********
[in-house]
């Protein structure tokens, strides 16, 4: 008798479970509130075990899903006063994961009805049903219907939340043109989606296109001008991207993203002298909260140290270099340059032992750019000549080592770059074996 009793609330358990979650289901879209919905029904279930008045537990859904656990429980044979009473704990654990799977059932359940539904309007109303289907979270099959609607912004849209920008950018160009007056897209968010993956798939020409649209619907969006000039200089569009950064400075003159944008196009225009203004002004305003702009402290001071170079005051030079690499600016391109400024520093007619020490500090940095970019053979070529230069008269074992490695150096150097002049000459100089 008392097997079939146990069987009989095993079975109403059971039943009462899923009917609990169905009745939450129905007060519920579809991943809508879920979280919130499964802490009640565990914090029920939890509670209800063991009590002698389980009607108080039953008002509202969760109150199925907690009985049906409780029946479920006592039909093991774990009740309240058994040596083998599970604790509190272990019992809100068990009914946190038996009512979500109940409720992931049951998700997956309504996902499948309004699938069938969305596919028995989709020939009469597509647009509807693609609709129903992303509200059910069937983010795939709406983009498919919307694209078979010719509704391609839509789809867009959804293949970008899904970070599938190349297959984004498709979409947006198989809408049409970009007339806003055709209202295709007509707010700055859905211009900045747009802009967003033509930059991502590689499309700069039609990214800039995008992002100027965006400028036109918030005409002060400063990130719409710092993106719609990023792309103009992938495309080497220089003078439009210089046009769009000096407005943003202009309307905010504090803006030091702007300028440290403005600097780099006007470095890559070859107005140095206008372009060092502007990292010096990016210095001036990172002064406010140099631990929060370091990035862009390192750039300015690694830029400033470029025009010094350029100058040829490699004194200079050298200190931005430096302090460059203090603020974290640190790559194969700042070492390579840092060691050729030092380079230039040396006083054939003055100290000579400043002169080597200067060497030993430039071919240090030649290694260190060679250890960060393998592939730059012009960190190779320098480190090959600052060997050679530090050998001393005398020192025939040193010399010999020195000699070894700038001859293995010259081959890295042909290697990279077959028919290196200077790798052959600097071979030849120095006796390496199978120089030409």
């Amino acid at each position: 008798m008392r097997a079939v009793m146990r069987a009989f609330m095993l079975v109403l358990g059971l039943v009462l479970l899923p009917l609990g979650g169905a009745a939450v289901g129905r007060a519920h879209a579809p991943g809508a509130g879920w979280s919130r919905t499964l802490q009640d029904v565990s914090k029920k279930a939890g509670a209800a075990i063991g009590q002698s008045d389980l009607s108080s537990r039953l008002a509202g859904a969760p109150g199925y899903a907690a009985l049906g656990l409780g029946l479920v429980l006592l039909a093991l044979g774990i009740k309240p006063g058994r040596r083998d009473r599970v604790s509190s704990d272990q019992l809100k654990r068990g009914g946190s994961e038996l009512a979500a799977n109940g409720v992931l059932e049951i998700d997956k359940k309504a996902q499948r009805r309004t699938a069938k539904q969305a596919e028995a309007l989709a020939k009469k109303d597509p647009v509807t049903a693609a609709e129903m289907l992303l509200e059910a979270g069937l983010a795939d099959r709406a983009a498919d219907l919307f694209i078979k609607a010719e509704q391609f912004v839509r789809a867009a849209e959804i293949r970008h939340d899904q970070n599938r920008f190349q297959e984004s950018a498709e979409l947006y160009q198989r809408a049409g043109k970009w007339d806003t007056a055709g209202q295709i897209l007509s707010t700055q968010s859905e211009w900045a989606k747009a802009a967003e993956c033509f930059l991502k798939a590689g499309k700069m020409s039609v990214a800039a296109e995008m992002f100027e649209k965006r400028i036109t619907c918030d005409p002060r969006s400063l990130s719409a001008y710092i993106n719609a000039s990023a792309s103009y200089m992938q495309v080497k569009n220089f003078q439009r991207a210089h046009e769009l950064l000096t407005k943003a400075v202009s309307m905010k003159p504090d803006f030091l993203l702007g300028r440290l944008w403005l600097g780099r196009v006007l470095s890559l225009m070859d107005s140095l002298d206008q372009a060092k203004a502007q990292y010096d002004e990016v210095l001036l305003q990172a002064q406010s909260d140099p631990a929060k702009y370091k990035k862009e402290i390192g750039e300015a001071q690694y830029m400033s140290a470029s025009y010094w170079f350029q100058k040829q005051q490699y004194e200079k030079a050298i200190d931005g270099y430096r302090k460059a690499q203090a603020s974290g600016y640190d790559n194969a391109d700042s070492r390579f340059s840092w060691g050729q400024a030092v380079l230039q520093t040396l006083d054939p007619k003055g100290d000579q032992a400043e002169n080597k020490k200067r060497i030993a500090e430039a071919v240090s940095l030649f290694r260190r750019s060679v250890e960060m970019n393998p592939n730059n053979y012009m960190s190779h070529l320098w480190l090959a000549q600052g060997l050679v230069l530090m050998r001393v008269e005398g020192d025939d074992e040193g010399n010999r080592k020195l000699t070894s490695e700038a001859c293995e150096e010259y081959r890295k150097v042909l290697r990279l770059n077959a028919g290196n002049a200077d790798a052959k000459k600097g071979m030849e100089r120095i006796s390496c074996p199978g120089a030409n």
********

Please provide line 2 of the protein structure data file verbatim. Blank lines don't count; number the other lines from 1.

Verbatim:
């Protein structure tokens, strides 16, 4: 008798479970509130075990899903006063994961009805049903219907939340043109989606296109001008991207993203002298909260140290270099340059032992750019000549080592770059074996 009793609330358990979650289901879209919905029904279930008045537990859904656990429980044979009473704990654990799977059932359940539904309007109303289907979270099959609607912004849209920008950018160009007056897209968010993956798939020409649209619907969006000039200089569009950064400075003159944008196009225009203004002004305003702009402290001071170079005051030079690499600016391109400024520093007619020490500090940095970019053979070529230069008269074992490695150096150097002049000459100089 008392097997079939146990069987009989095993079975109403059971039943009462899923009917609990169905009745939450129905007060519920579809991943809508879920979280919130499964802490009640565990914090029920939890509670209800063991009590002698389980009607108080039953008002509202969760109150199925907690009985049906409780029946479920006592039909093991774990009740309240058994040596083998599970604790509190272990019992809100068990009914946190038996009512979500109940409720992931049951998700997956309504996902499948309004699938069938969305596919028995989709020939009469597509647009509807693609609709129903992303509200059910069937983010795939709406983009498919919307694209078979010719509704391609839509789809867009959804293949970008899904970070599938190349297959984004498709979409947006198989809408049409970009007339806003055709209202295709007509707010700055859905211009900045747009802009967003033509930059991502590689499309700069039609990214800039995008992002100027965006400028036109918030005409002060400063990130719409710092993106719609990023792309103009992938495309080497220089003078439009210089046009769009000096407005943003202009309307905010504090803006030091702007300028440290403005600097780099006007470095890559070859107005140095206008372009060092502007990292010096990016210095001036990172002064406010140099631990929060370091990035862009390192750039300015690694830029400033470029025009010094350029100058040829490699004194200079050298200190931005430096302090460059203090603020974290640190790559194969700042070492390579840092060691050729030092380079230039040396006083054939003055100290000579400043002169080597200067060497030993430039071919240090030649290694260190060679250890960060393998592939730059012009960190190779320098480190090959600052060997050679530090050998001393005398020192025939040193010399010999020195000699070894700038001859293995010259081959890295042909290697990279077959028919290196200077790798052959600097071979030849120095006796390496199978120089030409």